Simonetta Sommaruga (born 14 May 1960) is a Swiss politician of the Social Democratic Party of Switzerland who is a current member of the Swiss Federal Council, the federal government of Switzerland, and head of the Federal Department of Environment, Transport, Energy and Communications. She previously served as head of the Federal Department of Justice and Police (the Swiss justice minister). She served as Vice President of the Swiss Confederation for the year 2014, and in 2015 succeeded to the role of President. Subsequently, she returned to the Vice-Presidency in 2019.

Ueli Maurer

Ulrich "Ueli" Maurer (born 1 December 1950) is a Swiss politician who is a member of the Swiss Federal Council. Formerly head of the Swiss Federal Department of Defence, Civil Protection and Sports (the Swiss defence minister), Maurer has been the head of the Federal Department of Finance (the Swiss finance minister) since 1 January 2016.

As a leading figure in the Swiss People's Party, he was elected by the Swiss Federal Assembly to succeed Federal Councillor Samuel Schmid in the Swiss Federal Council election of 10 December 2008 and took office on 1 January 2009.

Maurer served as Vice-President of the Swiss Confederation in 2012 and 2018 and as President of the Swiss Confederation for the years 2013 and 2019. He was also reelected Federal Councillor in the Swiss Federal Council election of 8 December 2015.

University of Fribourg

The University of Fribourg (French: Université de Fribourg; German: Universität Freiburg) is a university in the city of Fribourg, Switzerland.The roots of the university can be traced back to 1580, when the notable Jesuit Peter Canisius founded the Collège Saint-Michel in the City of Fribourg. In 1763, an Academy of law was founded by the state of Fribourg which formed the nucleus of the present Law Faculty. The University of Fribourg was finally created in 1889 by an Act of the parliament of the Swiss Canton of Fribourg.The University of Fribourg is Switzerland’s only bilingual university and offers full curricula in both French and German, two of Switzerland's national languages. Students number about 10,000; there are about 200 tenured professors and 700 other academic teaching and research personnel. The Misericorde Campus, constructed between 1939–42, was designed by the architects Honegger and Dumas, students of Swiss architect Le Corbusier.There are five faculties: Catholic theology, law, natural sciences, humanities, and economics & social sciences.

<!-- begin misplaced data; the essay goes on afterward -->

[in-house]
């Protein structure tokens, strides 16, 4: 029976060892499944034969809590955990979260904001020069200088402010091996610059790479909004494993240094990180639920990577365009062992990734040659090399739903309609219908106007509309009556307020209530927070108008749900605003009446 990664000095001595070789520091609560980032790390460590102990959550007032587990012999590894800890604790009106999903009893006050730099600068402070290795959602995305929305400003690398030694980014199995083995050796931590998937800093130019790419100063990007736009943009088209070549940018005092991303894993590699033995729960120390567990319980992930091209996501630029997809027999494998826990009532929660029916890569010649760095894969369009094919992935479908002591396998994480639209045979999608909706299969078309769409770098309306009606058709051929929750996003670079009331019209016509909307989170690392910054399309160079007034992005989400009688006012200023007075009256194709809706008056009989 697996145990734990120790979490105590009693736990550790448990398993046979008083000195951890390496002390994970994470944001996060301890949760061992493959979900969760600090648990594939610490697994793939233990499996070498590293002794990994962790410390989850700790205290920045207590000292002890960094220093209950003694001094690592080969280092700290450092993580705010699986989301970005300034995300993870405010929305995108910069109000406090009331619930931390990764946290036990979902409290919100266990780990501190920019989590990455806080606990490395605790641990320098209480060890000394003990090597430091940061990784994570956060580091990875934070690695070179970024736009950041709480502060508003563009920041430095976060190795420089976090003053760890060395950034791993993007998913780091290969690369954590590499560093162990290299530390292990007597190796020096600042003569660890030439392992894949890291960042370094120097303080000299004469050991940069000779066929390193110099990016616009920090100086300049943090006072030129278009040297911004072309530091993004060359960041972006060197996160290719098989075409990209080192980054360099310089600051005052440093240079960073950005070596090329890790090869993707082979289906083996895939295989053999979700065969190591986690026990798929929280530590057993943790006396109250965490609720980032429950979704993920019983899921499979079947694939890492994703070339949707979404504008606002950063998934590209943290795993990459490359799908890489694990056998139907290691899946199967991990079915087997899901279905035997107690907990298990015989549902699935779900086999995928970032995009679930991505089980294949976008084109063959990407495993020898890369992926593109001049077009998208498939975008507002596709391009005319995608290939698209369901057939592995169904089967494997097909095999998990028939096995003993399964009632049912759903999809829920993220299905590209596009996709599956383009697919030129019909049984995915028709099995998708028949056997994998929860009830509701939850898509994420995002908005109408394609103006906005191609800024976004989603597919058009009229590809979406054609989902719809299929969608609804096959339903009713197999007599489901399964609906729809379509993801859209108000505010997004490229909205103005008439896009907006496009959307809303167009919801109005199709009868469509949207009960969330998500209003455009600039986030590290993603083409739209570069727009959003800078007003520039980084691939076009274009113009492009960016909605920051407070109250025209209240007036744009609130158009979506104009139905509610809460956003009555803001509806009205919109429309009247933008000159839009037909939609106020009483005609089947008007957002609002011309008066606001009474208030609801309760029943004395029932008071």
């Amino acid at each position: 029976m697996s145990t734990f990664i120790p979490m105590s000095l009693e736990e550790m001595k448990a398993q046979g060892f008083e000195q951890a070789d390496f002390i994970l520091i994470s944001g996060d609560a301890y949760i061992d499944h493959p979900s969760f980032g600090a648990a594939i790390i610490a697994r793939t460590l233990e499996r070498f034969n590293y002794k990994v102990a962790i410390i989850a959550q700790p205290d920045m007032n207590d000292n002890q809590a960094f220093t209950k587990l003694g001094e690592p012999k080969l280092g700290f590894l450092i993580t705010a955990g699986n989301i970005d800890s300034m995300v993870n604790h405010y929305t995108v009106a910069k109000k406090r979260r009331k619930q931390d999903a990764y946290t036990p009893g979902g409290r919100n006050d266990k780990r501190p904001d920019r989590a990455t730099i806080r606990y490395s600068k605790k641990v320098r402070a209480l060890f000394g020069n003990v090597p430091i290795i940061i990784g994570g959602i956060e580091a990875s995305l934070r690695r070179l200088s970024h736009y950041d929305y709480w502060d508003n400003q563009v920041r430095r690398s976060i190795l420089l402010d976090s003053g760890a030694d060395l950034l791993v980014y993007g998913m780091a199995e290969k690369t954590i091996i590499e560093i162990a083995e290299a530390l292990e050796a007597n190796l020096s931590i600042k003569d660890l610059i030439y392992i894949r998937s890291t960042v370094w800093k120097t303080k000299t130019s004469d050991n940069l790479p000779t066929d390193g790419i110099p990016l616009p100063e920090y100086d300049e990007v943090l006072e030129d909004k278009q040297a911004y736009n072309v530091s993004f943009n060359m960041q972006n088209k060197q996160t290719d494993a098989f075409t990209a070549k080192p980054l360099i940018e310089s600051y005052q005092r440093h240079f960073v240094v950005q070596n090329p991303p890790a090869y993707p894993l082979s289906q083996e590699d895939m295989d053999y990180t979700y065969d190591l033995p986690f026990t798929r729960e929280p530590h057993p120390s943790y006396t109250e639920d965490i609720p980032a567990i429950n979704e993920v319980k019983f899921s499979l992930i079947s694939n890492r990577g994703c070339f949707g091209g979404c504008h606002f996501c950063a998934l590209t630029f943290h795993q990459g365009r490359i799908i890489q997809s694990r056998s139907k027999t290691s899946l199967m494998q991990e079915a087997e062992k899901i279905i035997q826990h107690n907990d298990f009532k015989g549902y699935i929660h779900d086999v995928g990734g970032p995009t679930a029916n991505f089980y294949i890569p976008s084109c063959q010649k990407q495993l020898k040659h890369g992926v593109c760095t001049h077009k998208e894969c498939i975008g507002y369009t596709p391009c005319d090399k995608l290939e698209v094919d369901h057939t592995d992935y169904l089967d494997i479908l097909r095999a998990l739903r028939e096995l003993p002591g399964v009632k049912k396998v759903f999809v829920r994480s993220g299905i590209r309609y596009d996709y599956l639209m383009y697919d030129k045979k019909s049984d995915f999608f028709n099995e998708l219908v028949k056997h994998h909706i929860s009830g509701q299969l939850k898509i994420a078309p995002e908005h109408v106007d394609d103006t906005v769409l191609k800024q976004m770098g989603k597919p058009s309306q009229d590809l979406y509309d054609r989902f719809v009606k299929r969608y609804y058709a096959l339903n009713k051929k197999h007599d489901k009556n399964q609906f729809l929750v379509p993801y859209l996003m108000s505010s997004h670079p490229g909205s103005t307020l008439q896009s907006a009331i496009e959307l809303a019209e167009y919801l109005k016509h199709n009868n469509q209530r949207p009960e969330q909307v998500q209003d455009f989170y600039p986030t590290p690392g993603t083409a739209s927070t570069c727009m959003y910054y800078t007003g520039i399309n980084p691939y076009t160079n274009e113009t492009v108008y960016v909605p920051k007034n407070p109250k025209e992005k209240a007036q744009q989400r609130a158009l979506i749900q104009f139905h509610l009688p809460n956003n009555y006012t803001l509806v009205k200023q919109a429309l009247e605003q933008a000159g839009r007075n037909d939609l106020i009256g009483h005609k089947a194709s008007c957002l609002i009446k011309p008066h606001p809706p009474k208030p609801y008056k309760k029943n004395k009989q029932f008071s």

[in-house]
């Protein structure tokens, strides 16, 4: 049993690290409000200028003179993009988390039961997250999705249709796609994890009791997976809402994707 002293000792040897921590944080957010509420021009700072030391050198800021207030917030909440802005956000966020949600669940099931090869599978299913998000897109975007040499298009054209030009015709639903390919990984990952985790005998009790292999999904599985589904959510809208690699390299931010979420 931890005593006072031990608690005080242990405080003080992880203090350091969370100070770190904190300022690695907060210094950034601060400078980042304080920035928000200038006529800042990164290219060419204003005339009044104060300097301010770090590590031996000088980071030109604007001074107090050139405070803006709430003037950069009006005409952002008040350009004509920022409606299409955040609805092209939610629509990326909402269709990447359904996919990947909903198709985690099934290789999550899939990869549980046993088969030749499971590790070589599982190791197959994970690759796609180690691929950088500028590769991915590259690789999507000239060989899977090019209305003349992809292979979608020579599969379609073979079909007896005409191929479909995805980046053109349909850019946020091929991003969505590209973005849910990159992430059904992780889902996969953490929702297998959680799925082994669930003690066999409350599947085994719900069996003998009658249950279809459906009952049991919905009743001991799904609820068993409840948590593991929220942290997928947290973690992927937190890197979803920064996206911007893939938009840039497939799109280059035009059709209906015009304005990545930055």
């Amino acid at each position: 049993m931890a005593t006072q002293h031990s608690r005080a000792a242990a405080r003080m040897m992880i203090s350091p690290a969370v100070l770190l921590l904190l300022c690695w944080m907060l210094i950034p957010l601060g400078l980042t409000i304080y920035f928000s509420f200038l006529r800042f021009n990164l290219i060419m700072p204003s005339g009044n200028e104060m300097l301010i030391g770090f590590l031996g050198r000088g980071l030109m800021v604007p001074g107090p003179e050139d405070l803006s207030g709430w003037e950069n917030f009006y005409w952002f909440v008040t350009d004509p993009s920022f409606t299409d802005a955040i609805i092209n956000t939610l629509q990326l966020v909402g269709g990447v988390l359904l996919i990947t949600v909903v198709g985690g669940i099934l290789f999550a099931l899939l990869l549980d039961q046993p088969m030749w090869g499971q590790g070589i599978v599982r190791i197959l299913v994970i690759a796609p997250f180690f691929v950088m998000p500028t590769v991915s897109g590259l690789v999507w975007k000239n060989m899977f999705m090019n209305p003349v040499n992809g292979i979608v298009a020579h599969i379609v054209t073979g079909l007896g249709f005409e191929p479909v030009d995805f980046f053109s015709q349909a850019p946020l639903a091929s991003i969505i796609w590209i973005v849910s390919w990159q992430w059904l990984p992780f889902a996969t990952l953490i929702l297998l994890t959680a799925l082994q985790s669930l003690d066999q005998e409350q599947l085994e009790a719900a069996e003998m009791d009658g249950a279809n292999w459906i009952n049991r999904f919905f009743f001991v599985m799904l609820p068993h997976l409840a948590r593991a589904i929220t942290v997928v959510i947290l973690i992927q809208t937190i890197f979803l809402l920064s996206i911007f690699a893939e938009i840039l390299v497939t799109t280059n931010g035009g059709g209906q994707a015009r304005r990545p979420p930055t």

University of Lausanne

The University of Lausanne (UNIL; French: Université de Lausanne) in Lausanne, Switzerland was founded in 1537 as a school of theology, before being made a university in 1890. As of fall 2017, about 15,000 students and 3,300 employees study and work at the university. Approximately 1,500 international students attend the university (120 nationalities), which has a wide curriculum including exchange programs with world-renowned universities.

Since 2005, the University follows the requirements of the Bologna process. The 2011 Times Higher Education World University Rankings ranked the University of Lausanne 116th globally. The CWTS Leiden Ranking 2015 ranks the University of Lausanne 11th in Europe and 41st globally, out of 750 universities.Together with the École polytechnique fédérale de Lausanne (EPFL) the university forms a vast campus at the shores of Lake Geneva.

University of Zurich

The University of Zurich (UZH, German: Universität Zürich), located in the city of Zürich, is the largest university in Switzerland, with over 25,000 students. It was founded in 1833 from the existing colleges of theology, law, medicine and a new faculty of philosophy.

Currently, the university has seven faculties: Philosophy, Human Medicine, Economic Sciences, Law, Mathematics and Natural Sciences, Theology and Veterinary Medicine. The university offers the widest range of subjects and courses of any Swiss higher education institution. As of October 2018, 23 Nobel laureates and 1 Turing Award winner have been affiliated with University of Zurich as alumni, faculty or researchers.

President of the Swiss Confederation (list)
1848–1874
1875–1899
1900–1924
1925–1949
1950–1974
1975–1999
2000–present